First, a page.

Mark Cipolla, the former chief criminal deputy prosecutor for the Spokane County Prosecuting Attorney’s Office, died Friday. He was 62.
Cipolla worked for the Prosecuting Attorney’s Office from 1995 as a deputy prosecutor until his retirement in late February. Cipolla led the office’s gang unit for much of that span, Spokane County Prosecutor Larry Haskell said.
Haskell said Cipolla exhibited “amazing energy and amazing dedication” in his work. He said Cipolla developed relationships with organizations the office works with, such as law enforcement agencies and victim advocates.
Cipolla was known to turn up at major crime scenes to work directly with investigators.
“It made Mark a better prosecutor because of the fact that he knew what their needs were and he understood what their role was,” Haskell said, “and it made him more effective in terms of everything that we do, from a basic hearing in a courtroom to the most significant trial you can imagine.”
Among the notable cases Cipolla prosecuted included that of Shellye Stark, who was convicted of first-degree murder in 2009 – and again in 2012, after the initial conviction was overturned – for the 2007 shooting death of her estranged husband Dale Stark. Another defendant, Brian L. Moore, later pleaded guilty to second-degree murder for his role in helping to plan the shooting.
Cipolla also prosecuted the 2008 murder case of Cole K. Strandberg, who pleaded guilty to shooting and killing 22-year-old Jennifer Bergeron with a crossbow.
Defense attorney Chris Bugbee, who represented Strandberg in that case, said it was his first day as a lawyer working in the Prosecuting Attorney’s Office when he met Cipolla.
Bugbee regarded Cipolla as one of his best friends – a relationship, he said, that did not affect their positions in the courtroom.
“Both of us had enough respect for each other that we knew we were both doing our jobs, and so that’s what we did,” Bugbee said. “We’d come into court each day, do our job, put on our cases, cross-examine each other’s witnesses and then, in the end, we each made our arguments. Win or lose, it was all about doing the job.”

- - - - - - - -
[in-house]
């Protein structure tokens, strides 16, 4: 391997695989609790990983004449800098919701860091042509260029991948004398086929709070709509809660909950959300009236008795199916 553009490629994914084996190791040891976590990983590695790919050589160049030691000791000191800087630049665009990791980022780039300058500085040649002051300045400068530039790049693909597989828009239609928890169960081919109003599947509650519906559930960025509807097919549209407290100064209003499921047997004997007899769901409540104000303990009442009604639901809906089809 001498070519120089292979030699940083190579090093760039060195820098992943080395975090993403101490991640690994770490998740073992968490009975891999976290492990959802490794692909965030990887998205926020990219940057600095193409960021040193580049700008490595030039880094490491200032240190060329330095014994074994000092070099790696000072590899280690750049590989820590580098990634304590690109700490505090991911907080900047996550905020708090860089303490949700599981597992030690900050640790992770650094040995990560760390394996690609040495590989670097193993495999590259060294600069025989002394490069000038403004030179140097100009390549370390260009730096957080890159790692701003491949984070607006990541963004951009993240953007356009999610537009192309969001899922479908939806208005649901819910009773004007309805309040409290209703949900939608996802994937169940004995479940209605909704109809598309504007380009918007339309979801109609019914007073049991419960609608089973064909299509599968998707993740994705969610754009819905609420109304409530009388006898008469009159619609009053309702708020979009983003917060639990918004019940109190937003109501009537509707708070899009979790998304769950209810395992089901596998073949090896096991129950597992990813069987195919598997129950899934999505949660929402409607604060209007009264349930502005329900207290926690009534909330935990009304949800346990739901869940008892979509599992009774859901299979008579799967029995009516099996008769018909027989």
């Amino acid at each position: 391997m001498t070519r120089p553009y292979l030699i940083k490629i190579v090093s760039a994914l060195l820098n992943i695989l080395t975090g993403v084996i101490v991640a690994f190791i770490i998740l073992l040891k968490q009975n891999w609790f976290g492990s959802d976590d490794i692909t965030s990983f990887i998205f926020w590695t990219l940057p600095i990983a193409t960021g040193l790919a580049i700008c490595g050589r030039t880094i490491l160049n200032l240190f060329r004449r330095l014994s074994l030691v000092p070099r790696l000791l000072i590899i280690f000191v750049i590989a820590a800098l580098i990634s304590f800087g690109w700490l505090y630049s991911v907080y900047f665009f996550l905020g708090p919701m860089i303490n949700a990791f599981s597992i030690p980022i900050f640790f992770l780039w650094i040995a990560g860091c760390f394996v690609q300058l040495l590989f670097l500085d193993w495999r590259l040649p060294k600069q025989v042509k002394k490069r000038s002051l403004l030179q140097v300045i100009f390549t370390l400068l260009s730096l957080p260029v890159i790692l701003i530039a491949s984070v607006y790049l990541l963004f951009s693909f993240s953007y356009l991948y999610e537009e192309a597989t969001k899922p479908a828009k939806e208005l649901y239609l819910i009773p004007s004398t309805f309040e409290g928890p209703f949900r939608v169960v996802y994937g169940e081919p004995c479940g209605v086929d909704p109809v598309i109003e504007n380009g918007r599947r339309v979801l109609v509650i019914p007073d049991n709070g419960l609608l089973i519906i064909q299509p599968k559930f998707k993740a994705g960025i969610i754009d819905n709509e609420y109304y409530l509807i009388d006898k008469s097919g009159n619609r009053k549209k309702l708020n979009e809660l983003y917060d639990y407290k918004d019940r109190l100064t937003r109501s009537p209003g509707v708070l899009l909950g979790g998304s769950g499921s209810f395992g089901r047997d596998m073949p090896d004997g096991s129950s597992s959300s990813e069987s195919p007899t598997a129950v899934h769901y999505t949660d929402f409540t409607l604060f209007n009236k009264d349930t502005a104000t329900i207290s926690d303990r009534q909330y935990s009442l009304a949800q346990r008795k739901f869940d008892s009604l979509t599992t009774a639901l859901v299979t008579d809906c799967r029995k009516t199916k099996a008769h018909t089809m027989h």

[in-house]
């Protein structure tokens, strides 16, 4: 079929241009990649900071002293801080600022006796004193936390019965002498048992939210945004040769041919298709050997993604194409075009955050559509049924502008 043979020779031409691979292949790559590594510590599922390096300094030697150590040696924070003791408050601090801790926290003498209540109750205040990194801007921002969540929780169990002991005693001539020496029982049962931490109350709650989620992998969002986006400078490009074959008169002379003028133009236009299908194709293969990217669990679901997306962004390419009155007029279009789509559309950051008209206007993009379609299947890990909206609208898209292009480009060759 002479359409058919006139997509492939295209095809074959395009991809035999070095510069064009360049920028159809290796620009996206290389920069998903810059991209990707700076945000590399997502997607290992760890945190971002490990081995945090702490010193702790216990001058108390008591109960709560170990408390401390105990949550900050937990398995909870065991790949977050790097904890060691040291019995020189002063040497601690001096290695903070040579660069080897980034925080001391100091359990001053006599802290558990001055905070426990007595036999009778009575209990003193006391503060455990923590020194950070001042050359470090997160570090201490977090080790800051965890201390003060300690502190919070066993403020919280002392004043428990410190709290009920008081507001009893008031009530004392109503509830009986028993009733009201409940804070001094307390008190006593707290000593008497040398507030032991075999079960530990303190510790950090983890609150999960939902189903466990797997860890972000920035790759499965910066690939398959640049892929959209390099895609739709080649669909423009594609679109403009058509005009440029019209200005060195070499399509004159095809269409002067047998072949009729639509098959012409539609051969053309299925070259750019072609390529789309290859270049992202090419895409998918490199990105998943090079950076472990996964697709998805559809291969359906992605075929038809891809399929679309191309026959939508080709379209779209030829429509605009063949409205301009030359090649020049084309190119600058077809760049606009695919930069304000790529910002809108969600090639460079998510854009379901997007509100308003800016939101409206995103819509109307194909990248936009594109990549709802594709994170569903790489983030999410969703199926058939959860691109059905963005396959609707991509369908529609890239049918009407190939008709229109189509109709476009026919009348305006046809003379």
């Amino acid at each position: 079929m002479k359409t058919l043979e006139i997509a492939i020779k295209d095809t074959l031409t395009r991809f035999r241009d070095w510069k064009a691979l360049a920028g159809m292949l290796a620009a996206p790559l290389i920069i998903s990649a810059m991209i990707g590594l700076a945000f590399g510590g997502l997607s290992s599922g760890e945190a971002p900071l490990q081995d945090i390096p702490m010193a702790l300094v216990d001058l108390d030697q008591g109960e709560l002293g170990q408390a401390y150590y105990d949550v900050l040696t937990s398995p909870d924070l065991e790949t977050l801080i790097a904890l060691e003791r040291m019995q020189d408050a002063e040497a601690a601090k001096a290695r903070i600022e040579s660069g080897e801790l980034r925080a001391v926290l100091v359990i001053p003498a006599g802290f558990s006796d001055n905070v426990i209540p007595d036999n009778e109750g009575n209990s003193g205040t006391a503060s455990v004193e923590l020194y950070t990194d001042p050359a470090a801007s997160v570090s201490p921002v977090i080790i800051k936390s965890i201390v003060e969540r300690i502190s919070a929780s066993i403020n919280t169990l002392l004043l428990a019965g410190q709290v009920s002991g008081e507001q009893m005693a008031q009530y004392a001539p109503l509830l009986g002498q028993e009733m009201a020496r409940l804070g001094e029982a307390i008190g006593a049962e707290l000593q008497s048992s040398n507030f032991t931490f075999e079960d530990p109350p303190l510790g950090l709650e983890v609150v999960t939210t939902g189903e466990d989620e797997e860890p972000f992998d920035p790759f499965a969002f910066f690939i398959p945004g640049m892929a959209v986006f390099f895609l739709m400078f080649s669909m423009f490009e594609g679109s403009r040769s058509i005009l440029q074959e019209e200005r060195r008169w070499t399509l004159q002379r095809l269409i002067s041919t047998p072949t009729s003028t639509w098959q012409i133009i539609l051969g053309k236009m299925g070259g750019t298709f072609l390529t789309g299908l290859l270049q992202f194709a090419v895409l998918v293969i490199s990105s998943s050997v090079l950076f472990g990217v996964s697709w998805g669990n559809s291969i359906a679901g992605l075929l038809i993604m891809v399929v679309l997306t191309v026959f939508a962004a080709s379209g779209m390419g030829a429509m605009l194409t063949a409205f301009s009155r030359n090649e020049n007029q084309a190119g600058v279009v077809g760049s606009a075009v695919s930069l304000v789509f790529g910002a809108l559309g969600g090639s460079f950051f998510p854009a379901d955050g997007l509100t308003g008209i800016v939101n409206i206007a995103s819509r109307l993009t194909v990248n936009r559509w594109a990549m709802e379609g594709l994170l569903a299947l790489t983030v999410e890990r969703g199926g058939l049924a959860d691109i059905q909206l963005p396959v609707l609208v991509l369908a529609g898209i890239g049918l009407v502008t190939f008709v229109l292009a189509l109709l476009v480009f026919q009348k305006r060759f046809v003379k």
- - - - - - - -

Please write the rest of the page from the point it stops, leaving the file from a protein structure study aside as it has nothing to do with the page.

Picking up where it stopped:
Bugbee, who worked in the prosecutor’s office from 1996 to 2002, described Cipolla as a private person who liked to spend time with family and ride his horses. Cipolla was married with three children.
Bugbee said he and Cipolla often went to lunch at the Elk Public House in Browne’s Addition. Later in his career, Cipolla appeared to take younger prosecutors under his wing, Bugbee said.
“He did it with a lot of passion, a lot of skill and a true desire to protect the people in Spokane,” Bugbee said.
“He had a reputation among those who knew what was happening in Spokane as basically being a soldier.”
The impression Cipolla left during his career will impact the lawyering out of the prosecutor’s office and, as a result, “the safety of this community for many years to come,” Bugbee said.
“Mark’s going to be talked about for a very long time with envy and respect and awe,” he said. “Maybe awe more than anything else.”
Bugbee and Haskell said Cipolla dealt with what started as prostate cancer for about a decade.
When Haskell combined the office’s gangs and major crimes units in 2014, he put Cipolla in charge of the newly combined unit as chief of major crimes. Around 2018, Haskell moved Cipolla to the position of chief criminal deputy prosecutor to replace Jack Driscoll, who became chief civil deputy prosecutor after the retirement of Jim Emacio.
“When you would work with him even in the most difficult of circumstances, he would find a way to lighten it with a joke or some kind of tangential tale that he might tell,” Haskell said. “He had a way of just having a sixth sense about tension and anxiety and that sort of thing. It’s stressful work, as you can imagine. Mark had a way of breaking that, setting you down a bit and letting you relax a little.”
Cipolla was recently recognized with the Distinguished Service Award from the Washington Association of Prosecuting Attorneys, Haskell said. He went to Gonzaga University and Gonzaga’s School of Law for his postsecondary education.
“I told him when he retired that for years, because I’m the face of the office, people are going to remember my name one way or another, but what they won’t know is the Mark Cipollas that work here,” he said.
“The people that do all the really hard work here that never get a headline and don’t necessarily get the credit for what they do. The citizens of this community were safer and better off because of the efforts of Mark Cipolla.
“I could work here a dozen more years and there will never be another like him.”
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